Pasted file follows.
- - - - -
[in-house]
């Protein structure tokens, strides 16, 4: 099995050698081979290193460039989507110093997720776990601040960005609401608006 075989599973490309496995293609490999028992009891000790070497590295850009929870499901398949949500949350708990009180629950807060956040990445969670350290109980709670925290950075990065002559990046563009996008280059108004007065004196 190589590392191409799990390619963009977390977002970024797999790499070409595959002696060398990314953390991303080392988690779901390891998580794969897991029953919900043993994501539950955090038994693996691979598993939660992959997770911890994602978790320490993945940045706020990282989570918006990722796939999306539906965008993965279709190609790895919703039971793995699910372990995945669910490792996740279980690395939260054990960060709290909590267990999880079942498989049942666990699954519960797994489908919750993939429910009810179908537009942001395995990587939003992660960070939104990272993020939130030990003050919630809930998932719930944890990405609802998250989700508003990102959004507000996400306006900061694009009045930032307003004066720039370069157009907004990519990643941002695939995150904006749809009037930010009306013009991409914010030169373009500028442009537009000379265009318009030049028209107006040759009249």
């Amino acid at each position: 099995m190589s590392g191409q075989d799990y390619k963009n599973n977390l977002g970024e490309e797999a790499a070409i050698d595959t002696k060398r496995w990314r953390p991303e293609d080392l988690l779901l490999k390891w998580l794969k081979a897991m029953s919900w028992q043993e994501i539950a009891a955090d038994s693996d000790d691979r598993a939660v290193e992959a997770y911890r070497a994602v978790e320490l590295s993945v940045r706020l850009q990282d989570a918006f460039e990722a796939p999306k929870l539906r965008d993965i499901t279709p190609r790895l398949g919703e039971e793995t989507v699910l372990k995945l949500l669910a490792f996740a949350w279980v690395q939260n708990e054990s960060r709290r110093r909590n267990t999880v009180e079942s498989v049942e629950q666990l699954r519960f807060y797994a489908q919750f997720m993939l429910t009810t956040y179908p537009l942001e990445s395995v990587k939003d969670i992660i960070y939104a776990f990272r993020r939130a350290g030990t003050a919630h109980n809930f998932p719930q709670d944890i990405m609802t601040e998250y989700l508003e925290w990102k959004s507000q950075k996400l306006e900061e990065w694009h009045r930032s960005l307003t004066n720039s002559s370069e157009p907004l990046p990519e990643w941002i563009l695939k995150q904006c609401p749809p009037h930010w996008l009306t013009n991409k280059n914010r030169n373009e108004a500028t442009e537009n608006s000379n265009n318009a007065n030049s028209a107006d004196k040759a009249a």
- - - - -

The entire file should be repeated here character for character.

[in-house]
């Protein structure tokens, strides 16, 4: 099995050698081979290193460039989507110093997720776990601040960005609401608006 075989599973490309496995293609490999028992009891000790070497590295850009929870499901398949949500949350708990009180629950807060956040990445969670350290109980709670925290950075990065002559990046563009996008280059108004007065004196 190589590392191409799990390619963009977390977002970024797999790499070409595959002696060398990314953390991303080392988690779901390891998580794969897991029953919900043993994501539950955090038994693996691979598993939660992959997770911890994602978790320490993945940045706020990282989570918006990722796939999306539906965008993965279709190609790895919703039971793995699910372990995945669910490792996740279980690395939260054990960060709290909590267990999880079942498989049942666990699954519960797994489908919750993939429910009810179908537009942001395995990587939003992660960070939104990272993020939130030990003050919630809930998932719930944890990405609802998250989700508003990102959004507000996400306006900061694009009045930032307003004066720039370069157009907004990519990643941002695939995150904006749809009037930010009306013009991409914010030169373009500028442009537009000379265009318009030049028209107006040759009249």
């Amino acid at each position: 099995m190589s590392g191409q075989d799990y390619k963009n599973n977390l977002g970024e490309e797999a790499a070409i050698d595959t002696k060398r496995w990314r953390p991303e293609d080392l988690l779901l490999k390891w998580l794969k081979a897991m029953s919900w028992q043993e994501i539950a009891a955090d038994s693996d000790d691979r598993a939660v290193e992959a997770y911890r070497a994602v978790e320490l590295s993945v940045r706020l850009q990282d989570a918006f460039e990722a796939p999306k929870l539906r965008d993965i499901t279709p190609r790895l398949g919703e039971e793995t989507v699910l372990k995945l949500l669910a490792f996740a949350w279980v690395q939260n708990e054990s960060r709290r110093r909590n267990t999880v009180e079942s498989v049942e629950q666990l699954r519960f807060y797994a489908q919750f997720m993939l429910t009810t956040y179908p537009l942001e990445s395995v990587k939003d969670i992660i960070y939104a776990f990272r993020r939130a350290g030990t003050a919630h109980n809930f998932p719930q709670d944890i990405m609802t601040e998250y989700l508003e925290w990102k959004s507000q950075k996400l306006e900061e990065w694009h009045r930032s960005l307003t004066n720039s002559s370069e157009p907004l990046p990519e990643w941002i563009l695939k995150q904006c609401p749809p009037h930010w996008l009306t013009n991409k280059n914010r030169n373009e108004a500028t442009e537009n608006s000379n265009n318009a007065n030049s028209a107006d004196k040759a009249a």